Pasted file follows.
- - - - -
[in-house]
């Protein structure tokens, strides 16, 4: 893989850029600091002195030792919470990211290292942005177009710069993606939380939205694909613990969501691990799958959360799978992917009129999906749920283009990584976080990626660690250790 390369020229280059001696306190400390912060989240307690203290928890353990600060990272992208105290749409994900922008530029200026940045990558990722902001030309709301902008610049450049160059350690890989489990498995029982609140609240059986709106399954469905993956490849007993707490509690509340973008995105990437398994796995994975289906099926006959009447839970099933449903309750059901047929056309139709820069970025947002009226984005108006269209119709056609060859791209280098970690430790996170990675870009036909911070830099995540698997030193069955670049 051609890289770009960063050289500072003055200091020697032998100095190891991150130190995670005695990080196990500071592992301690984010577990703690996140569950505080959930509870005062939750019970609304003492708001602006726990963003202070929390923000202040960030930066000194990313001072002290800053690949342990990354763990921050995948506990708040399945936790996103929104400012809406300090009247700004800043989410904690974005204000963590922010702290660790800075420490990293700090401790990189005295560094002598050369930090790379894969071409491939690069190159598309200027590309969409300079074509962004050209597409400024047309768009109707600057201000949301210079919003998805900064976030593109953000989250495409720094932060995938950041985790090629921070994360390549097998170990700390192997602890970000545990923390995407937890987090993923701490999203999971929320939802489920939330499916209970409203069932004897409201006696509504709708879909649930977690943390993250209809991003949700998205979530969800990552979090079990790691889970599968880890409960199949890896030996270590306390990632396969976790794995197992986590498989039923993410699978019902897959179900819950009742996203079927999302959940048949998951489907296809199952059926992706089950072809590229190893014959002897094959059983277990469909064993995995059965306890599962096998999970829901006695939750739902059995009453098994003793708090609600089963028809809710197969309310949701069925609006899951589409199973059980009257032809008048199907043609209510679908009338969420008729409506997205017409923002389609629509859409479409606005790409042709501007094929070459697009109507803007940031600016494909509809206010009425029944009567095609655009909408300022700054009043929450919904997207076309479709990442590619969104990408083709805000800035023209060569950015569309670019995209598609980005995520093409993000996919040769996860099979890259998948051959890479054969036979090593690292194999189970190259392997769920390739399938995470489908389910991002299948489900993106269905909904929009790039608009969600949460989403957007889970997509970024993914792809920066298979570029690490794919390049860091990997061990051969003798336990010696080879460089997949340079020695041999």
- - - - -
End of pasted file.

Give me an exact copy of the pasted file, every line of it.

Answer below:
[in-house]
């Protein structure tokens, strides 16, 4: 893989850029600091002195030792919470990211290292942005177009710069993606939380939205694909613990969501691990799958959360799978992917009129999906749920283009990584976080990626660690250790 390369020229280059001696306190400390912060989240307690203290928890353990600060990272992208105290749409994900922008530029200026940045990558990722902001030309709301902008610049450049160059350690890989489990498995029982609140609240059986709106399954469905993956490849007993707490509690509340973008995105990437398994796995994975289906099926006959009447839970099933449903309750059901047929056309139709820069970025947002009226984005108006269209119709056609060859791209280098970690430790996170990675870009036909911070830099995540698997030193069955670049 051609890289770009960063050289500072003055200091020697032998100095190891991150130190995670005695990080196990500071592992301690984010577990703690996140569950505080959930509870005062939750019970609304003492708001602006726990963003202070929390923000202040960030930066000194990313001072002290800053690949342990990354763990921050995948506990708040399945936790996103929104400012809406300090009247700004800043989410904690974005204000963590922010702290660790800075420490990293700090401790990189005295560094002598050369930090790379894969071409491939690069190159598309200027590309969409300079074509962004050209597409400024047309768009109707600057201000949301210079919003998805900064976030593109953000989250495409720094932060995938950041985790090629921070994360390549097998170990700390192997602890970000545990923390995407937890987090993923701490999203999971929320939802489920939330499916209970409203069932004897409201006696509504709708879909649930977690943390993250209809991003949700998205979530969800990552979090079990790691889970599968880890409960199949890896030996270590306390990632396969976790794995197992986590498989039923993410699978019902897959179900819950009742996203079927999302959940048949998951489907296809199952059926992706089950072809590229190893014959002897094959059983277990469909064993995995059965306890599962096998999970829901006695939750739902059995009453098994003793708090609600089963028809809710197969309310949701069925609006899951589409199973059980009257032809008048199907043609209510679908009338969420008729409506997205017409923002389609629509859409479409606005790409042709501007094929070459697009109507803007940031600016494909509809206010009425029944009567095609655009909408300022700054009043929450919904997207076309479709990442590619969104990408083709805000800035023209060569950015569309670019995209598609980005995520093409993000996919040769996860099979890259998948051959890479054969036979090593690292194999189970190259392997769920390739399938995470489908389910991002299948489900993106269905909904929009790039608009969600949460989403957007889970997509970024993914792809920066298979570029690490794919390049860091990997061990051969003798336990010696080879460089997949340079020695041999």